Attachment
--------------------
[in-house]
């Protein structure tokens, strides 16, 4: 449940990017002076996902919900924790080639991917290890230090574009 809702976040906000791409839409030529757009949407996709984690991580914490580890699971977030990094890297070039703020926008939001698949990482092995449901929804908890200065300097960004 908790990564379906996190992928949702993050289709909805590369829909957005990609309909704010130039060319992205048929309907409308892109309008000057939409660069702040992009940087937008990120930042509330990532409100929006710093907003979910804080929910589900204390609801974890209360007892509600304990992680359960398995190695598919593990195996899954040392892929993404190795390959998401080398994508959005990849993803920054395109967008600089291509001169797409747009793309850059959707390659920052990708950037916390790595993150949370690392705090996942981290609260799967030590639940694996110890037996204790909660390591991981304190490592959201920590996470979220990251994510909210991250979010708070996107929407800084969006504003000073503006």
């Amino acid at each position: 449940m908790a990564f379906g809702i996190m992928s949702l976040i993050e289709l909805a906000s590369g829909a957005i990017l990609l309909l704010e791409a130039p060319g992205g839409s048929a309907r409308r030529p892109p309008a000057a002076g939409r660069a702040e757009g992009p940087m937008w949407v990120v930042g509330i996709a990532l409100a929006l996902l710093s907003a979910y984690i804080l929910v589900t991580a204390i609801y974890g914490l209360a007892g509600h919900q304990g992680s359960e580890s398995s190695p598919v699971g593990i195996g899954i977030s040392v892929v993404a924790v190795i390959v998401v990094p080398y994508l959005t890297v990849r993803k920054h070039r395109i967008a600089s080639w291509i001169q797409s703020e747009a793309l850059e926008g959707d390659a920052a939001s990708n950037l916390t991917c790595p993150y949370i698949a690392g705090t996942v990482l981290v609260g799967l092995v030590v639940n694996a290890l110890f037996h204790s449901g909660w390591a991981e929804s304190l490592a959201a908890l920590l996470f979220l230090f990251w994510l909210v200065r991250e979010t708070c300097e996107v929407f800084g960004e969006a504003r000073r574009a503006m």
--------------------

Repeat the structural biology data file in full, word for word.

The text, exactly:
[in-house]
């Protein structure tokens, strides 16, 4: 449940990017002076996902919900924790080639991917290890230090574009 809702976040906000791409839409030529757009949407996709984690991580914490580890699971977030990094890297070039703020926008939001698949990482092995449901929804908890200065300097960004 908790990564379906996190992928949702993050289709909805590369829909957005990609309909704010130039060319992205048929309907409308892109309008000057939409660069702040992009940087937008990120930042509330990532409100929006710093907003979910804080929910589900204390609801974890209360007892509600304990992680359960398995190695598919593990195996899954040392892929993404190795390959998401080398994508959005990849993803920054395109967008600089291509001169797409747009793309850059959707390659920052990708950037916390790595993150949370690392705090996942981290609260799967030590639940694996110890037996204790909660390591991981304190490592959201920590996470979220990251994510909210991250979010708070996107929407800084969006504003000073503006």
């Amino acid at each position: 449940m908790a990564f379906g809702i996190m992928s949702l976040i993050e289709l909805a906000s590369g829909a957005i990017l990609l309909l704010e791409a130039p060319g992205g839409s048929a309907r409308r030529p892109p309008a000057a002076g939409r660069a702040e757009g992009p940087m937008w949407v990120v930042g509330i996709a990532l409100a929006l996902l710093s907003a979910y984690i804080l929910v589900t991580a204390i609801y974890g914490l209360a007892g509600h919900q304990g992680s359960e580890s398995s190695p598919v699971g593990i195996g899954i977030s040392v892929v993404a924790v190795i390959v998401v990094p080398y994508l959005t890297v990849r993803k920054h070039r395109i967008a600089s080639w291509i001169q797409s703020e747009a793309l850059e926008g959707d390659a920052a939001s990708n950037l916390t991917c790595p993150y949370i698949a690392g705090t996942v990482l981290v609260g799967l092995v030590v639940n694996a290890l110890f037996h204790s449901g909660w390591a991981e929804s304190l490592a959201a908890l920590l996470f979220l230090f990251w994510l909210v200065r991250e979010t708070c300097e996107v929407f800084g960004e969006a504003r000073r574009a503006m």